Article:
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Netflix party over: Morningstar

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Netflix's (NFLX-Q) transition from an innovator in mail-order movie rentals to a frontrunner in online streaming has powered a surge of more than 1,000 percent in the company's stock price since 2006. But Morningstar believes Netflix's dominance in online streaming is in peril and the company's lofty stock price will be harder to maintain.

In a note to clients, Morningstar's Michael Corty says the combination of higher costs for content and growing competition in the online streaming space will be problematic for Netflix.

"Although it's much cheaper to deliver digital content than it is to ship physical DVDs, we expect acquiring digital content to be significantly more expensive than DVDs for Netflix," he says.

Corty says Netflix's profit margins will come under pressure from heightened competition; and at the same time licensing costs for higher quality content to expand the subscriber base is surging. Netflix said content acquisition costs increased to $613 million US from $192 million in the first quarter.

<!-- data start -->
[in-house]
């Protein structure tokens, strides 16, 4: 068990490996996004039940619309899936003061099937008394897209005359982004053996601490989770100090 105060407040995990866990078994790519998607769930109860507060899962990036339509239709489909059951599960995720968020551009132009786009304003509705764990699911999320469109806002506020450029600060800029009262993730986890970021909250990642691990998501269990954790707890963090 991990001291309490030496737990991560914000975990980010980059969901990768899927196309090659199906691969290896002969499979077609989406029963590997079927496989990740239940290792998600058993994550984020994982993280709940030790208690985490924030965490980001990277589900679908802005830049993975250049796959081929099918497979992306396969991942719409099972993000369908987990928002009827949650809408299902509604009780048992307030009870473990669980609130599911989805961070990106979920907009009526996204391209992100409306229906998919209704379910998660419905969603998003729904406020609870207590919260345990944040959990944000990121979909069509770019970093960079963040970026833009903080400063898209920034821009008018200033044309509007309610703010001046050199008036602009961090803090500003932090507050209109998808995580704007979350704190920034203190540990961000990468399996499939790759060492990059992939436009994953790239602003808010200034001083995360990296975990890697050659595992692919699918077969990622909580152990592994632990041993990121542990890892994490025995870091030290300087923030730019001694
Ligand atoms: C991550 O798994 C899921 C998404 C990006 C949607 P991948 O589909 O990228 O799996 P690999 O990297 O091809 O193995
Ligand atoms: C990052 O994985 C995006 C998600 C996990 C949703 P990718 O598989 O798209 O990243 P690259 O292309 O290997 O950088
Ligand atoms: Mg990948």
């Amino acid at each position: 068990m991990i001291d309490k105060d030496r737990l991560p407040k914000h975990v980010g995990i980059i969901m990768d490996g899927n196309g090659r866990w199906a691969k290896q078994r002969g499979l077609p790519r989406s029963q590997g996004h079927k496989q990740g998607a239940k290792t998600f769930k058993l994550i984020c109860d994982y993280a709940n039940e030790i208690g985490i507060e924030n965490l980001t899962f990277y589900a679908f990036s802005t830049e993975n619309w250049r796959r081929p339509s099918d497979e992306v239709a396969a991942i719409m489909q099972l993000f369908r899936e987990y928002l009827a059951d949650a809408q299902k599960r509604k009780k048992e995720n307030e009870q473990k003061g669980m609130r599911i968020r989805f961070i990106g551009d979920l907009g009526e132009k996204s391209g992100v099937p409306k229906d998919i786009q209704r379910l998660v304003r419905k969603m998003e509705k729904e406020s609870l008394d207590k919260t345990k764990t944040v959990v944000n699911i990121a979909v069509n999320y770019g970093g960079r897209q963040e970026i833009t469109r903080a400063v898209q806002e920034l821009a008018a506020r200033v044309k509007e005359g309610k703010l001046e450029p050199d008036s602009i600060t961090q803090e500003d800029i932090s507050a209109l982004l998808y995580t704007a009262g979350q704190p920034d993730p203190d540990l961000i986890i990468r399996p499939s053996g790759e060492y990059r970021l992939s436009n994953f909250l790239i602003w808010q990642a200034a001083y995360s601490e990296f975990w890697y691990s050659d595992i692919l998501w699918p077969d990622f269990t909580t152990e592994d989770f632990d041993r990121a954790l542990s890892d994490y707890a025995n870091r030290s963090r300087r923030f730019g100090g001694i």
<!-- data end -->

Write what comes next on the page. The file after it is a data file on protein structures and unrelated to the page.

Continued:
Competition in the DVD-rental space required a nationwide network of distribution centers which greatly increased barriers to entry. But entering the online space is much cheaper - and cable and satellite operators that produce their own content are not the only ones looking for market share.

"We view Amazon's (AMZN-Q) push beyond the Kindle as a sign that it intends to invest more in the streaming video business," Corty says. "Apple is the elephant in the room as it is the most successful hardware firm of the past 25 years and its recent growth has pushed its cash balance above $70 billion dollars (over 20 times Netflix sales)."

Corty has a $150 "fair value estimate" on Netflix stock. But he is not the only Netflix bear.

Robert M. Wasserman, Director of Research at Dawson James, recently initiated coverage on Netflix with a "sell" rating and a $181 price target-citing many of the same concerns.

"Acquiring streaming television content will likely continue to become more expensive for Netflix as the popularity of its service increases and further threatens traditional distribution channels such as broadcast and cable television," he said in a note to clients.

"Although Netflix has a strong history of consistent growth in both revenue and net income…[the stock] has become overvalued by as much as 50-60 percent compared to its peers."

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